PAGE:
I must remember to rewatch this about systematic reform:

The problem is not always people, or lack of motivation, or whatever. It’s the SYSTEM of a downnnn



okay. I don’t know how else to describe it. My job is challenging, as always. Every aspect of it. The intellectual side – planing, thinking, reading, designing, wording – is still a challenge for me. The human side – managing, coaching, encouraging, disciplining, loving – remains ever a challenge. Sometimes I wonder if I am cut out for this job. I know I can survive…but can I thrive? Can I, as selfish as this sounds, make a difference?

I have to remind myself that teaching isn’t purely a numbers game. Ideally, I’d love to see my students drink Progressivist Kool-Aid and go to college. I’d like to see them become more nerdy and stop obsessing over their phones, football/basketball, or high school fights (overgeneralizing here). I’d like to see the majority of my classes learn to love reading and discover their writing “voice”. I’d like them to score well on standardized tests.

In my 7 years of teaching, including Turkmenistan, I’ve had:

  • 1 student pass an exam to participate in a State Department sponsored exchange program.
  • 1 student graduate from university and become an English teacher.
  • 4 students enter some Turkmen university. All still speak (er..text) English rather well.
  • 2 former freshmen students enter college.
  • And I’m hoping for a slew of other students go on to college next year.

Not bad. Not quite the numbers that any teacher or admin would hope for, but there’s always Henri Nouwen to encourage me:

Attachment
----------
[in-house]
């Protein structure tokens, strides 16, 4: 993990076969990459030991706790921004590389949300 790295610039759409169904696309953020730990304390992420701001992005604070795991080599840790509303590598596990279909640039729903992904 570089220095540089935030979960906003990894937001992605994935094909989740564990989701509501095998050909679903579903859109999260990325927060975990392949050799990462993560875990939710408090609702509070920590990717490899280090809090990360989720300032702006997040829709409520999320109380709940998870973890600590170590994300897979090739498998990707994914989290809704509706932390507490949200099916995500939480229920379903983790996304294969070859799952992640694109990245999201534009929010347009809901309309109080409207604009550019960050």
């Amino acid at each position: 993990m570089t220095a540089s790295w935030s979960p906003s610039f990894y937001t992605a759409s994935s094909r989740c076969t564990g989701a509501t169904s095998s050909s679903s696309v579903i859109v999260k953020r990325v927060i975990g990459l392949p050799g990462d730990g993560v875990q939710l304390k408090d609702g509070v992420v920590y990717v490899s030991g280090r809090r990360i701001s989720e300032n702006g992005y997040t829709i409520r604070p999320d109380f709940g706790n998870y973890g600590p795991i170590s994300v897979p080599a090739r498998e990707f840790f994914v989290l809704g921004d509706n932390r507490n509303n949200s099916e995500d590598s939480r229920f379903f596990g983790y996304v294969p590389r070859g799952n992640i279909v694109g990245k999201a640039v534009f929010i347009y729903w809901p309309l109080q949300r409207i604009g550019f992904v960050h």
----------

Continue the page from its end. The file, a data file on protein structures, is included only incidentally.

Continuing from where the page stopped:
God rejoices. Not because the problem of the world have been solved, not because all human pain and suffering have come to an end, nor because thousands of people have been converted and are now praising Him for His goodness. No, God rejoices because one of His children who was lost has been found. What I am called to is to enter into the joy. It is God’s joy, not the joy that the world offers. It is the joy that comes from seeing a child walk home amid all the destruction, devastation, and anguish of the world. It is a hidden joy as inconspicuous as the flute player that Rembrandt painted in the wall above the head of the seated observer.

I have to remember that God loves every individual, and that, while he is the architect and designer of the cosmos and is thus necessarily invested in his creation on a statistically significant scale, he also is the God who paints parables of himself in which he leaves 99 sheep to find the one stray one. This is a God worth knowing.

How Nouwen’s insight about God’s character connects with my less than exemplary teaching stats is not clear. I think I am trying to console myself with dismal numbers by noting that I have made a difference in at least a few students’ individual lives.

Today I read a blog post on the differing perspectives of Muslims and Christians on the Eid-al-adha, or the Feast of Sacrifice. For Muslims, they commemorate Abraham’s obedience to Allah as he was willing to sacrifice his son (Ishmael). His obedience earns him righteousness, so to speak.

But, for Christians, Paul’s reinterpretation of this Jewish story emphasizes Abraham’s faith that led to his credited righteousness (Romans 4). Abraham’s belief, not his action, merited him righteousness.

Now, for Christians, a faith in the perfect Lamb of God results in eternal righteousness that does not fade or need continual sacrifice. For Muslims, however, Muslims must continue to sacrifice for atonement of their sins. Well, that’s according to the blog post anyways. I don’t know how accurate of a statement that is because Eid Al Adha is a commemoration, not quite a sacrificial offering. Nonetheless, the distinction remains – obedience = righteousness for Muslims while faith=righteousness for Christians.